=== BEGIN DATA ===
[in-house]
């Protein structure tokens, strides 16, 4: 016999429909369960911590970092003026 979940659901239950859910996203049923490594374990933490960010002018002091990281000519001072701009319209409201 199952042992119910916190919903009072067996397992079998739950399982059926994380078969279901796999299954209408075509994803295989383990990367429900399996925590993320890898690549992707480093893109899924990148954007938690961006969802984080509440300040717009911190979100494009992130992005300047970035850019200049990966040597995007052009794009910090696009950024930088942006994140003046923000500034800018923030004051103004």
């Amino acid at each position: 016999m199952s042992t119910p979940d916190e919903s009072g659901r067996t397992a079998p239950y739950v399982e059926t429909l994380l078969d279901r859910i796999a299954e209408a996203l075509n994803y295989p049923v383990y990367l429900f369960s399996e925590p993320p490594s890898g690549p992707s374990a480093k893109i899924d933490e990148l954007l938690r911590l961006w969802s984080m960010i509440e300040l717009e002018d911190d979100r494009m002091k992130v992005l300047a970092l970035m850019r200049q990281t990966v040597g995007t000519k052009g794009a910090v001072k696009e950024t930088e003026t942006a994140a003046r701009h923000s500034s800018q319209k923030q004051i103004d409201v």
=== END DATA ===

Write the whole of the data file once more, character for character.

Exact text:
[in-house]
């Protein structure tokens, strides 16, 4: 016999429909369960911590970092003026 979940659901239950859910996203049923490594374990933490960010002018002091990281000519001072701009319209409201 199952042992119910916190919903009072067996397992079998739950399982059926994380078969279901796999299954209408075509994803295989383990990367429900399996925590993320890898690549992707480093893109899924990148954007938690961006969802984080509440300040717009911190979100494009992130992005300047970035850019200049990966040597995007052009794009910090696009950024930088942006994140003046923000500034800018923030004051103004």
């Amino acid at each position: 016999m199952s042992t119910p979940d916190e919903s009072g659901r067996t397992a079998p239950y739950v399982e059926t429909l994380l078969d279901r859910i796999a299954e209408a996203l075509n994803y295989p049923v383990y990367l429900f369960s399996e925590p993320p490594s890898g690549p992707s374990a480093k893109i899924d933490e990148l954007l938690r911590l961006w969802s984080m960010i509440e300040l717009e002018d911190d979100r494009m002091k992130v992005l300047a970092l970035m850019r200049q990281t990966v040597g995007t000519k052009g794009a910090v001072k696009e950024t930088e003026t942006a994140a003046r701009h923000s500034s800018q319209k923030q004051i103004d409201v």